"There are seven empty lots out here that he's not selling. People have come out here and said, 'I want these lots,' but he won't work with them. It's very strange because Birchcrest is his development," said Deb Hartman, who lives just down the street. She and her husband, Mike, have lived in their house for 29 years.
Several attempts were made to reach Merkelo for this story. There is no published phone listing for him, and e-mails bounced back because the address was no longer valid.
Five years ago, Peggy Pennacchi and her husband bought a lot in Birchcrest III, next to a vacant one owned by Merkelo. But they recently decided to sell the lot.
"Just the junk and the trash, the refuse in the commons area and the general atmosphere of neglect," Pennacchi said. "And we've heard all these stories about the empty Pine Circle property.
"It gives me the creeps."
Many subdivisions have covenants that place restrictions on homeowners. Examples include not letting a home get run down, not keeping a dog outside and not parking a motorhome on the property. However, the covenants for Birchcrest are in an odd limbo.
"The covenants are all moot because Merkelo never paid the trusteeship fees. Because of that we can't form a homeowners association. We're in a funny no-man's land," said Marianne Fineberg, another neighbor. "This whole thing is pushing 30 years – that's a long time for a neighborhood to put up with this."
Besides having an effect on their home values, residents of the area say the Merkelo home in the cul-de-sac at Pine Circle is a safety hazard and that a solution is long overdue. The home is easily accessible through Meadowbrook Park.
"This empty house to me is disgusting, and I'm surprised no one has ever done anything about it. It's crazy. It's insane why someone hasn't done anything by now," Hartman said. "We have always known that house was empty.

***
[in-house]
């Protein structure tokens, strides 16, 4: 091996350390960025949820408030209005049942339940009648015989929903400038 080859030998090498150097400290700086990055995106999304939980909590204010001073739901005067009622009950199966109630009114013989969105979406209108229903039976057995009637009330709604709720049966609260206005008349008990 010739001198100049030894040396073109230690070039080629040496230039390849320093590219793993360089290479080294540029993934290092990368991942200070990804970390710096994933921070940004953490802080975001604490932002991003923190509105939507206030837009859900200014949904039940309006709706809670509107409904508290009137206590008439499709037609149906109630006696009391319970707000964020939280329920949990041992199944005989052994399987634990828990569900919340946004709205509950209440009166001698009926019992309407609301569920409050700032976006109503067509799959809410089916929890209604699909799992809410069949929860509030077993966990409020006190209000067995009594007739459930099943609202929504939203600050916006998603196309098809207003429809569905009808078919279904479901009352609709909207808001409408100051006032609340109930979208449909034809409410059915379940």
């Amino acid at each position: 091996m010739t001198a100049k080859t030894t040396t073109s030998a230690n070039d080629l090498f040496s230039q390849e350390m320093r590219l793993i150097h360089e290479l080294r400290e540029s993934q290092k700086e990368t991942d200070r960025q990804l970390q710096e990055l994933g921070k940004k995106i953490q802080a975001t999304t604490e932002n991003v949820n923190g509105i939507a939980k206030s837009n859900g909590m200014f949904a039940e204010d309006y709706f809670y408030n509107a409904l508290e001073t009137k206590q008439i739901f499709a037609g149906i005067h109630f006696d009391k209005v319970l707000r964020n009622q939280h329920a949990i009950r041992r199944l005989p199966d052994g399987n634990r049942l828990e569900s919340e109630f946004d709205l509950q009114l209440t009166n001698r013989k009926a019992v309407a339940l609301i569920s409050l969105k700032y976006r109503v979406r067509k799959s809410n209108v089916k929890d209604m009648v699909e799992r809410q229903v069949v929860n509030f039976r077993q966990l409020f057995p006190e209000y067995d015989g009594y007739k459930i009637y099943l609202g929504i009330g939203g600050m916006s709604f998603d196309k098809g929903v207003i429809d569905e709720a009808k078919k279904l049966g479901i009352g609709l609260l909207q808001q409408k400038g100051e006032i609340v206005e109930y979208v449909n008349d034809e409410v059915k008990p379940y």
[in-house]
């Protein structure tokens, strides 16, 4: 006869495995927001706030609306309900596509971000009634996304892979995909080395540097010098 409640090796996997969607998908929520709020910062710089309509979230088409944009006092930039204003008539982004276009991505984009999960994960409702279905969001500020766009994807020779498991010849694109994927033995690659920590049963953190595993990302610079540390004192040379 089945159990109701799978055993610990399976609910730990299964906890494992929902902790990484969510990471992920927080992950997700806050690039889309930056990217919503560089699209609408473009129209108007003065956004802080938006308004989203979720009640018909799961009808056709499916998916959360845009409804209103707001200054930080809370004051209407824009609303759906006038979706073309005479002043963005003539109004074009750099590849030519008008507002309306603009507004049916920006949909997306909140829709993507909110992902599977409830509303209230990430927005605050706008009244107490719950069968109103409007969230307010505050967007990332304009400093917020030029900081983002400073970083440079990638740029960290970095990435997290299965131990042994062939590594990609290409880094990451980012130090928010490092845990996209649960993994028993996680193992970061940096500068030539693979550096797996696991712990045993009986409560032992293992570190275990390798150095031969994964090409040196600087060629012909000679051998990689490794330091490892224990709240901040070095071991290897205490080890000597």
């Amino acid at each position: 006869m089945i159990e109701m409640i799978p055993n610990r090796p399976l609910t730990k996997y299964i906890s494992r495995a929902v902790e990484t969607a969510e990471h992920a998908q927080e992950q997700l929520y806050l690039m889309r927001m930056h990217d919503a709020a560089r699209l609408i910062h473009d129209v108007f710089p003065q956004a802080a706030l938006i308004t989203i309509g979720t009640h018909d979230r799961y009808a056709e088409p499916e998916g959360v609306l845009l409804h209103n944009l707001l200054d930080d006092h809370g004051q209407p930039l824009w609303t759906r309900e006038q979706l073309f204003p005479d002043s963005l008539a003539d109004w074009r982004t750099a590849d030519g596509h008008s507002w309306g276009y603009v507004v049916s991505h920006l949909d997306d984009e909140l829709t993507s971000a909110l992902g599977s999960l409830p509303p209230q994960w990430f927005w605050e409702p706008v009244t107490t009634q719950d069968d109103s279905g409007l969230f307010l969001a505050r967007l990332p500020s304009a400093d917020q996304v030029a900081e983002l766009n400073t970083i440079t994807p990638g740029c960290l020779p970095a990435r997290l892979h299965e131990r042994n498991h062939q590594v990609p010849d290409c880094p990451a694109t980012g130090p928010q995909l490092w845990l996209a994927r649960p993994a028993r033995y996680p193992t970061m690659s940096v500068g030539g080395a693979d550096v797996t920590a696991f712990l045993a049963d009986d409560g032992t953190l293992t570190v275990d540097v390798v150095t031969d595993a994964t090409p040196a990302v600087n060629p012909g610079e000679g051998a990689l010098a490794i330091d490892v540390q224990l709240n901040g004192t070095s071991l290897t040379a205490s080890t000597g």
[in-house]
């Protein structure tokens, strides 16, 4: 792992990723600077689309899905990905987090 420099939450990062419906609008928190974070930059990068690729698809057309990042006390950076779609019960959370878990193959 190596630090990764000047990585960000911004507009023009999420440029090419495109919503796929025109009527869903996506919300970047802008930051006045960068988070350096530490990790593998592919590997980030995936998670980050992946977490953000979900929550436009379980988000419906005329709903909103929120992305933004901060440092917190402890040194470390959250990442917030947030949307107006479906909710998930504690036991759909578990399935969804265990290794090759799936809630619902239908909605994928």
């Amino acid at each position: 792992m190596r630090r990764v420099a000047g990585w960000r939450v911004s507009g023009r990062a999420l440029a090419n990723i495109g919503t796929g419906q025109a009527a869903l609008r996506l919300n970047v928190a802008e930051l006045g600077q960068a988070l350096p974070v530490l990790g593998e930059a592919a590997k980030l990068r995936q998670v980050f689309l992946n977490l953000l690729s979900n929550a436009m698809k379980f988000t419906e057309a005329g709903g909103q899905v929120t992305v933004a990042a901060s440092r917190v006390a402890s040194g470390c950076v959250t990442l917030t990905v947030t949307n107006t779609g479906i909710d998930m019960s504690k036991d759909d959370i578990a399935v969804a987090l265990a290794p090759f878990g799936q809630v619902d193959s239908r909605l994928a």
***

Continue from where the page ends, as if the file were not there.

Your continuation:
"I was busy raising my children, and I always thought it would go away, but it hasn't."
The abandoned home was not given its own street address because it hasn't been occupied. It shares the same address, 3304 Pine Circle, with another home Merkelo owns.
Doral Johnson, an ex-wife of U.S. Rep. Tim Johnson, lives in the house at 3304 Pine Circle and accepts mail addressed to Merkelo. Her house, too, was empty for most of its life.
"Both of those houses had been empty until Doral moved in out of the clear blue sky a couple of years ago," Hartman said.
Sandra Beak is another neighbor fed up with the condition of the vacant house and Merkelo's empty lots.
"We've lived here 22 years, and we planted a number of trees to the east to block the view of the empty lot. We kept thinking something would be built. Then, maybe 10 years ago, it hit us that nothing would ever be done," Beak said.
"The bad condition of the vacant house has become more urgent because children live in Pine Circle. We're afraid they could wander into the home and be injured. And there are all manner of animals out here. We're certain the vacant home is covered with animal feces. It's a miracle that there hasn't been a fire or that someone hasn't been injured."
The inability of the county to take action and the lack of any kind of response from Merkelo have taken their toll on the neighborhood.
"My husband offered to buy (the home). The people in the neighborhood went together and offered to buy and develop his empty lots. But Henri doesn't respond," Hartman said. "We're just trying to figure out how we can make a wrong right."
The ultimate goal is to get the house torn down – Hartman and other neighbors think it is beyond redemption – and the lot sold. Because the house borders Meadowbrook Park, it is in a prime location.
Hartman hopes the IRS lien means that a solution will come sooner rather than later.
"At least within a year after I die," she joked.